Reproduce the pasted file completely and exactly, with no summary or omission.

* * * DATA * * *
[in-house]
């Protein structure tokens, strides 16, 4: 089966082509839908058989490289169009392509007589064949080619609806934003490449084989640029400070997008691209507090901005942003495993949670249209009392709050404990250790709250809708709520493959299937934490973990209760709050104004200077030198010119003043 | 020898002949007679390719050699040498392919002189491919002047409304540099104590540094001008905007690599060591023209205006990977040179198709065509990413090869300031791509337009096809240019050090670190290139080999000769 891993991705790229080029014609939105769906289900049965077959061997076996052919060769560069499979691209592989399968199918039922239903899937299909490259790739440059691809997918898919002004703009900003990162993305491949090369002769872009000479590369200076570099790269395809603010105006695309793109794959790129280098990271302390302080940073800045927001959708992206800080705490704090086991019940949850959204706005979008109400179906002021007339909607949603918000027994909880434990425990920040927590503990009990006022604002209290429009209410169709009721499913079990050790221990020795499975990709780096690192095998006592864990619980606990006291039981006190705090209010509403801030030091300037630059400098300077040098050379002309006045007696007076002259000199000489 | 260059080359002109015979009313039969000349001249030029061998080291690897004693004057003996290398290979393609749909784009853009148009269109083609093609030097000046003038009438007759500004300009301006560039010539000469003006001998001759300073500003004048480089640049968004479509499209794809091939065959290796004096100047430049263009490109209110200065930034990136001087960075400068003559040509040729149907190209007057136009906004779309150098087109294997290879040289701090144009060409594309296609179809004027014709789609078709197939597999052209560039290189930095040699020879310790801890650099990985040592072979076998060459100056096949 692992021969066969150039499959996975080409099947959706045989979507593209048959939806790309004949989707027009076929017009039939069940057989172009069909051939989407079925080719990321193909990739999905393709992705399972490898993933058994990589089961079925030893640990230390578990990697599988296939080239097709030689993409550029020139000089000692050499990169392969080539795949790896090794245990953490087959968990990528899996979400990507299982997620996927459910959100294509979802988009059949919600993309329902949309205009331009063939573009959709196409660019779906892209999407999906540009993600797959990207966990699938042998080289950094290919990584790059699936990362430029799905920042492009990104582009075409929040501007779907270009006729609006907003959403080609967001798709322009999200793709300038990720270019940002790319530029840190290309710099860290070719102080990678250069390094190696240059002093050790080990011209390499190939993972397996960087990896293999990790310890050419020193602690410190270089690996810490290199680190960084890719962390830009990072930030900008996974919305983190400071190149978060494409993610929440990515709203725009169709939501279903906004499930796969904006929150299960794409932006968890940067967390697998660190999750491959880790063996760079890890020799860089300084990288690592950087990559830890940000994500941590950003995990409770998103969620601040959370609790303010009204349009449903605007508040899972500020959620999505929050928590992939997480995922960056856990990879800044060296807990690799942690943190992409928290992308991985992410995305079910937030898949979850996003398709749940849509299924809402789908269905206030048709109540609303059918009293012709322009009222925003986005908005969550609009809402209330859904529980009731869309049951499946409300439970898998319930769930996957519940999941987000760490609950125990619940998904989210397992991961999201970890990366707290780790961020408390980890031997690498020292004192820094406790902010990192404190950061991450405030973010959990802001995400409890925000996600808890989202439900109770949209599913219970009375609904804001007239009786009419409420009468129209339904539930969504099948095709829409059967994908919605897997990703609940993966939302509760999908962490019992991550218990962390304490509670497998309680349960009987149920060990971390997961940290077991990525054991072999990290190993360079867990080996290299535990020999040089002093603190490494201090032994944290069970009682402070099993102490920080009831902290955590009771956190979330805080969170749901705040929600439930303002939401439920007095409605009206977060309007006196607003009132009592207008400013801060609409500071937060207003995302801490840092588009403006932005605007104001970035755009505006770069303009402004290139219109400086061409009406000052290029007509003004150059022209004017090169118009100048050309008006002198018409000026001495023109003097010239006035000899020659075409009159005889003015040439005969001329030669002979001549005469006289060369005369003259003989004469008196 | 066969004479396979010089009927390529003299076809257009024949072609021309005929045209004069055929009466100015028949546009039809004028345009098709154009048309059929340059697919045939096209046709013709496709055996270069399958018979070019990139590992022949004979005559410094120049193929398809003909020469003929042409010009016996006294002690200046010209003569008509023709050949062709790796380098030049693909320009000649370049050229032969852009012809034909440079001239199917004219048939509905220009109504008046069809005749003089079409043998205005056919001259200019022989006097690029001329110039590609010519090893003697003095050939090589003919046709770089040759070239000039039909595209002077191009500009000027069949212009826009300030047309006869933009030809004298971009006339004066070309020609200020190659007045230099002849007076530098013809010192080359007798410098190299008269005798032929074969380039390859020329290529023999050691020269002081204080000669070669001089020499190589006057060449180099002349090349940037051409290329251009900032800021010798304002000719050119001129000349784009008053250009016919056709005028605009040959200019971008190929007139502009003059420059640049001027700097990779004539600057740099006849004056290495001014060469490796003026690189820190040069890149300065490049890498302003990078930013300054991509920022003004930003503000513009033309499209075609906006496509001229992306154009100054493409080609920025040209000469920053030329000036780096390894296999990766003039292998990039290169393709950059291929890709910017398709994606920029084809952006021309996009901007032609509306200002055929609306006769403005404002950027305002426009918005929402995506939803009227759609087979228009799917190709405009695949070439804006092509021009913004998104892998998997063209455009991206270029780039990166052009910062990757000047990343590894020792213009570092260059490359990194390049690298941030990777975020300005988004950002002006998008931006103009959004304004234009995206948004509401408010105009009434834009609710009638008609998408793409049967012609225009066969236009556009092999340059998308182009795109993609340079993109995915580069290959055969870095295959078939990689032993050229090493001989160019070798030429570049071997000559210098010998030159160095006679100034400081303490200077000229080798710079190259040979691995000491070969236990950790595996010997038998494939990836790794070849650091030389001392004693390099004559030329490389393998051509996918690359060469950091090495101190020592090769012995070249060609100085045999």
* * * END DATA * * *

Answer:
[in-house]
């Protein structure tokens, strides 16, 4: 089966082509839908058989490289169009392509007589064949080619609806934003490449084989640029400070997008691209507090901005942003495993949670249209009392709050404990250790709250809708709520493959299937934490973990209760709050104004200077030198010119003043 | 020898002949007679390719050699040498392919002189491919002047409304540099104590540094001008905007690599060591023209205006990977040179198709065509990413090869300031791509337009096809240019050090670190290139080999000769 891993991705790229080029014609939105769906289900049965077959061997076996052919060769560069499979691209592989399968199918039922239903899937299909490259790739440059691809997918898919002004703009900003990162993305491949090369002769872009000479590369200076570099790269395809603010105006695309793109794959790129280098990271302390302080940073800045927001959708992206800080705490704090086991019940949850959204706005979008109400179906002021007339909607949603918000027994909880434990425990920040927590503990009990006022604002209290429009209410169709009721499913079990050790221990020795499975990709780096690192095998006592864990619980606990006291039981006190705090209010509403801030030091300037630059400098300077040098050379002309006045007696007076002259000199000489 | 260059080359002109015979009313039969000349001249030029061998080291690897004693004057003996290398290979393609749909784009853009148009269109083609093609030097000046003038009438007759500004300009301006560039010539000469003006001998001759300073500003004048480089640049968004479509499209794809091939065959290796004096100047430049263009490109209110200065930034990136001087960075400068003559040509040729149907190209007057136009906004779309150098087109294997290879040289701090144009060409594309296609179809004027014709789609078709197939597999052209560039290189930095040699020879310790801890650099990985040592072979076998060459100056096949 692992021969066969150039499959996975080409099947959706045989979507593209048959939806790309004949989707027009076929017009039939069940057989172009069909051939989407079925080719990321193909990739999905393709992705399972490898993933058994990589089961079925030893640990230390578990990697599988296939080239097709030689993409550029020139000089000692050499990169392969080539795949790896090794245990953490087959968990990528899996979400990507299982997620996927459910959100294509979802988009059949919600993309329902949309205009331009063939573009959709196409660019779906892209999407999906540009993600797959990207966990699938042998080289950094290919990584790059699936990362430029799905920042492009990104582009075409929040501007779907270009006729609006907003959403080609967001798709322009999200793709300038990720270019940002790319530029840190290309710099860290070719102080990678250069390094190696240059002093050790080990011209390499190939993972397996960087990896293999990790310890050419020193602690410190270089690996810490290199680190960084890719962390830009990072930030900008996974919305983190400071190149978060494409993610929440990515709203725009169709939501279903906004499930796969904006929150299960794409932006968890940067967390697998660190999750491959880790063996760079890890020799860089300084990288690592950087990559830890940000994500941590950003995990409770998103969620601040959370609790303010009204349009449903605007508040899972500020959620999505929050928590992939997480995922960056856990990879800044060296807990690799942690943190992409928290992308991985992410995305079910937030898949979850996003398709749940849509299924809402789908269905206030048709109540609303059918009293012709322009009222925003986005908005969550609009809402209330859904529980009731869309049951499946409300439970898998319930769930996957519940999941987000760490609950125990619940998904989210397992991961999201970890990366707290780790961020408390980890031997690498020292004192820094406790902010990192404190950061991450405030973010959990802001995400409890925000996600808890989202439900109770949209599913219970009375609904804001007239009786009419409420009468129209339904539930969504099948095709829409059967994908919605897997990703609940993966939302509760999908962490019992991550218990962390304490509670497998309680349960009987149920060990971390997961940290077991990525054991072999990290190993360079867990080996290299535990020999040089002093603190490494201090032994944290069970009682402070099993102490920080009831902290955590009771956190979330805080969170749901705040929600439930303002939401439920007095409605009206977060309007006196607003009132009592207008400013801060609409500071937060207003995302801490840092588009403006932005605007104001970035755009505006770069303009402004290139219109400086061409009406000052290029007509003004150059022209004017090169118009100048050309008006002198018409000026001495023109003097010239006035000899020659075409009159005889003015040439005969001329030669002979001549005469006289060369005369003259003989004469008196 | 066969004479396979010089009927390529003299076809257009024949072609021309005929045209004069055929009466100015028949546009039809004028345009098709154009048309059929340059697919045939096209046709013709496709055996270069399958018979070019990139590992022949004979005559410094120049193929398809003909020469003929042409010009016996006294002690200046010209003569008509023709050949062709790796380098030049693909320009000649370049050229032969852009012809034909440079001239199917004219048939509905220009109504008046069809005749003089079409043998205005056919001259200019022989006097690029001329110039590609010519090893003697003095050939090589003919046709770089040759070239000039039909595209002077191009500009000027069949212009826009300030047309006869933009030809004298971009006339004066070309020609200020190659007045230099002849007076530098013809010192080359007798410098190299008269005798032929074969380039390859020329290529023999050691020269002081204080000669070669001089020499190589006057060449180099002349090349940037051409290329251009900032800021010798304002000719050119001129000349784009008053250009016919056709005028605009040959200019971008190929007139502009003059420059640049001027700097990779004539600057740099006849004056290495001014060469490796003026690189820190040069890149300065490049890498302003990078930013300054991509920022003004930003503000513009033309499209075609906006496509001229992306154009100054493409080609920025040209000469920053030329000036780096390894296999990766003039292998990039290169393709950059291929890709910017398709994606920029084809952006021309996009901007032609509306200002055929609306006769403005404002950027305002426009918005929402995506939803009227759609087979228009799917190709405009695949070439804006092509021009913004998104892998998997063209455009991206270029780039990166052009910062990757000047990343590894020792213009570092260059490359990194390049690298941030990777975020300005988004950002002006998008931006103009959004304004234009995206948004509401408010105009009434834009609710009638008609998408793409049967012609225009066969236009556009092999340059998308182009795109993609340079993109995915580069290959055969870095295959078939990689032993050229090493001989160019070798030429570049071997000559210098010998030159160095006679100034400081303490200077000229080798710079190259040979691995000491070969236990950790595996010997038998494939990836790794070849650091030389001392004693390099004559030329490389393998051509996918690359060469950091090495101190020592090769012995070249060609100085045999």